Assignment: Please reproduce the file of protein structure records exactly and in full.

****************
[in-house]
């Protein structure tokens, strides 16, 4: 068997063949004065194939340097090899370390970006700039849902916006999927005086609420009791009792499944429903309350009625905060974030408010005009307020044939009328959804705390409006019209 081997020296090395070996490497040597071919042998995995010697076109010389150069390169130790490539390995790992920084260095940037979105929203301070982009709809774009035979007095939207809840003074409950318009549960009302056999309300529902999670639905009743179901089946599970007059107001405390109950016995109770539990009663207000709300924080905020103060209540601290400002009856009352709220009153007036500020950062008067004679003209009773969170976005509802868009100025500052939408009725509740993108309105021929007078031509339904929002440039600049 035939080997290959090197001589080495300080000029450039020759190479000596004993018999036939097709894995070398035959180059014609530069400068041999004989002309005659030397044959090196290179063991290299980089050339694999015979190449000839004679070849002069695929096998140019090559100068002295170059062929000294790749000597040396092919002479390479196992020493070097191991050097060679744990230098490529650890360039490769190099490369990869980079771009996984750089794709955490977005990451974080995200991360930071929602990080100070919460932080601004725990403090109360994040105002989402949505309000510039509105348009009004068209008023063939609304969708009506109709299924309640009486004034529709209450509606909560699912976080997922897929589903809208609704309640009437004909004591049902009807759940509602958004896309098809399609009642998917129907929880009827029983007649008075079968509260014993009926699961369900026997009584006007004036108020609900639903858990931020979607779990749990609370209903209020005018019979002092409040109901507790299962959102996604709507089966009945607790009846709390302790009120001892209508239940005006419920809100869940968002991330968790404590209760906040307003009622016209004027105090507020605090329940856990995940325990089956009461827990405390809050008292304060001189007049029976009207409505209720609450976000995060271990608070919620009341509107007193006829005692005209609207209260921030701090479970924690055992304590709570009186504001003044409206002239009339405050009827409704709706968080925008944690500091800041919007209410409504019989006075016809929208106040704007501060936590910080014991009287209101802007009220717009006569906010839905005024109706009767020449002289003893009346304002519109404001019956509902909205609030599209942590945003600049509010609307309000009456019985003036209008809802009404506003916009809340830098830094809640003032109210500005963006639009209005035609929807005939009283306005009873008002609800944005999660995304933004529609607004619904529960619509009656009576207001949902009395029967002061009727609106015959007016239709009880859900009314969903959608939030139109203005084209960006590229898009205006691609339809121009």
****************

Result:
[in-house]
């Protein structure tokens, strides 16, 4: 068997063949004065194939340097090899370390970006700039849902916006999927005086609420009791009792499944429903309350009625905060974030408010005009307020044939009328959804705390409006019209 081997020296090395070996490497040597071919042998995995010697076109010389150069390169130790490539390995790992920084260095940037979105929203301070982009709809774009035979007095939207809840003074409950318009549960009302056999309300529902999670639905009743179901089946599970007059107001405390109950016995109770539990009663207000709300924080905020103060209540601290400002009856009352709220009153007036500020950062008067004679003209009773969170976005509802868009100025500052939408009725509740993108309105021929007078031509339904929002440039600049 035939080997290959090197001589080495300080000029450039020759190479000596004993018999036939097709894995070398035959180059014609530069400068041999004989002309005659030397044959090196290179063991290299980089050339694999015979190449000839004679070849002069695929096998140019090559100068002295170059062929000294790749000597040396092919002479390479196992020493070097191991050097060679744990230098490529650890360039490769190099490369990869980079771009996984750089794709955490977005990451974080995200991360930071929602990080100070919460932080601004725990403090109360994040105002989402949505309000510039509105348009009004068209008023063939609304969708009506109709299924309640009486004034529709209450509606909560699912976080997922897929589903809208609704309640009437004909004591049902009807759940509602958004896309098809399609009642998917129907929880009827029983007649008075079968509260014993009926699961369900026997009584006007004036108020609900639903858990931020979607779990749990609370209903209020005018019979002092409040109901507790299962959102996604709507089966009945607790009846709390302790009120001892209508239940005006419920809100869940968002991330968790404590209760906040307003009622016209004027105090507020605090329940856990995940325990089956009461827990405390809050008292304060001189007049029976009207409505209720609450976000995060271990608070919620009341509107007193006829005692005209609207209260921030701090479970924690055992304590709570009186504001003044409206002239009339405050009827409704709706968080925008944690500091800041919007209410409504019989006075016809929208106040704007501060936590910080014991009287209101802007009220717009006569906010839905005024109706009767020449002289003893009346304002519109404001019956509902909205609030599209942590945003600049509010609307309000009456019985003036209008809802009404506003916009809340830098830094809640003032109210500005963006639009209005035609929807005939009283306005009873008002609800944005999660995304933004529609607004619904529960619509009656009576207001949902009395029967002061009727609106015959007016239709009880859900009314969903959608939030139109203005084209960006590229898009205006691609339809121009």